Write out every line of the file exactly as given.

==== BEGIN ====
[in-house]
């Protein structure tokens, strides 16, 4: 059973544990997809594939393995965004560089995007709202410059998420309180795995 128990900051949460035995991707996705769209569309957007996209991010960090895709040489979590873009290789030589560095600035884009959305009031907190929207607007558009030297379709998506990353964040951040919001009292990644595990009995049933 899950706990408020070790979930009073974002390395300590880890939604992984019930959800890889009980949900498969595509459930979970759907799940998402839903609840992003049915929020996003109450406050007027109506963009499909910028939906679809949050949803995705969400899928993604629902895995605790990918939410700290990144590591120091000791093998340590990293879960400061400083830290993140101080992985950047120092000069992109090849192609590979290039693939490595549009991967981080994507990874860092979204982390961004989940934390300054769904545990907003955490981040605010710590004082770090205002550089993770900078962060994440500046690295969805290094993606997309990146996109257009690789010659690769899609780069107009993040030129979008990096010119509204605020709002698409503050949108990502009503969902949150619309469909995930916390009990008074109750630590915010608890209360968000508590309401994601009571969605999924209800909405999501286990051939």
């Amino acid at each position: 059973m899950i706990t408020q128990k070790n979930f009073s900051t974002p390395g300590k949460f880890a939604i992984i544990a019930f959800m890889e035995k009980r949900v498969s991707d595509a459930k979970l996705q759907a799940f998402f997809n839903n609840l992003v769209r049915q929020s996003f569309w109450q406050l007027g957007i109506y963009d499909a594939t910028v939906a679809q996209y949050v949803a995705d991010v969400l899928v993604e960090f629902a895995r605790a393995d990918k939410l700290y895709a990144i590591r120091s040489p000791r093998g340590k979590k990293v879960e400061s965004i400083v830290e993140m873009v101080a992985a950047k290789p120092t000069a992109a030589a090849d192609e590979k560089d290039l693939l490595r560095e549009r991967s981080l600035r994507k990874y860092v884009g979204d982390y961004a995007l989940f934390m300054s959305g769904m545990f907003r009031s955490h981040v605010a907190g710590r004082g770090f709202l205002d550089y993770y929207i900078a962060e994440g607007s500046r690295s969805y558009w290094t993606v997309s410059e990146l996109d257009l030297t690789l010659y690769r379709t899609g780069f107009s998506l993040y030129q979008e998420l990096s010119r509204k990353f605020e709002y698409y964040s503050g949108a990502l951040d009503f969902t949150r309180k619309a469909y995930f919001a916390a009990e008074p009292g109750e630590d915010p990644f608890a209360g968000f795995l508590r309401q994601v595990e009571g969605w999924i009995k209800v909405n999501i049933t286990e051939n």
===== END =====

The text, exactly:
[in-house]
């Protein structure tokens, strides 16, 4: 059973544990997809594939393995965004560089995007709202410059998420309180795995 128990900051949460035995991707996705769209569309957007996209991010960090895709040489979590873009290789030589560095600035884009959305009031907190929207607007558009030297379709998506990353964040951040919001009292990644595990009995049933 899950706990408020070790979930009073974002390395300590880890939604992984019930959800890889009980949900498969595509459930979970759907799940998402839903609840992003049915929020996003109450406050007027109506963009499909910028939906679809949050949803995705969400899928993604629902895995605790990918939410700290990144590591120091000791093998340590990293879960400061400083830290993140101080992985950047120092000069992109090849192609590979290039693939490595549009991967981080994507990874860092979204982390961004989940934390300054769904545990907003955490981040605010710590004082770090205002550089993770900078962060994440500046690295969805290094993606997309990146996109257009690789010659690769899609780069107009993040030129979008990096010119509204605020709002698409503050949108990502009503969902949150619309469909995930916390009990008074109750630590915010608890209360968000508590309401994601009571969605999924209800909405999501286990051939």
């Amino acid at each position: 059973m899950i706990t408020q128990k070790n979930f009073s900051t974002p390395g300590k949460f880890a939604i992984i544990a019930f959800m890889e035995k009980r949900v498969s991707d595509a459930k979970l996705q759907a799940f998402f997809n839903n609840l992003v769209r049915q929020s996003f569309w109450q406050l007027g957007i109506y963009d499909a594939t910028v939906a679809q996209y949050v949803a995705d991010v969400l899928v993604e960090f629902a895995r605790a393995d990918k939410l700290y895709a990144i590591r120091s040489p000791r093998g340590k979590k990293v879960e400061s965004i400083v830290e993140m873009v101080a992985a950047k290789p120092t000069a992109a030589a090849d192609e590979k560089d290039l693939l490595r560095e549009r991967s981080l600035r994507k990874y860092v884009g979204d982390y961004a995007l989940f934390m300054s959305g769904m545990f907003r009031s955490h981040v605010a907190g710590r004082g770090f709202l205002d550089y993770y929207i900078a962060e994440g607007s500046r690295s969805y558009w290094t993606v997309s410059e990146l996109d257009l030297t690789l010659y690769r379709t899609g780069f107009s998506l993040y030129q979008e998420l990096s010119r509204k990353f605020e709002y698409y964040s503050g949108a990502l951040d009503f969902t949150r309180k619309a469909y995930f919001a916390a009990e008074p009292g109750e630590d915010p990644f608890a209360g968000f795995l508590r309401q994601v595990e009571g969605w999924i009995k209800v909405n999501i049933t286990e051939n």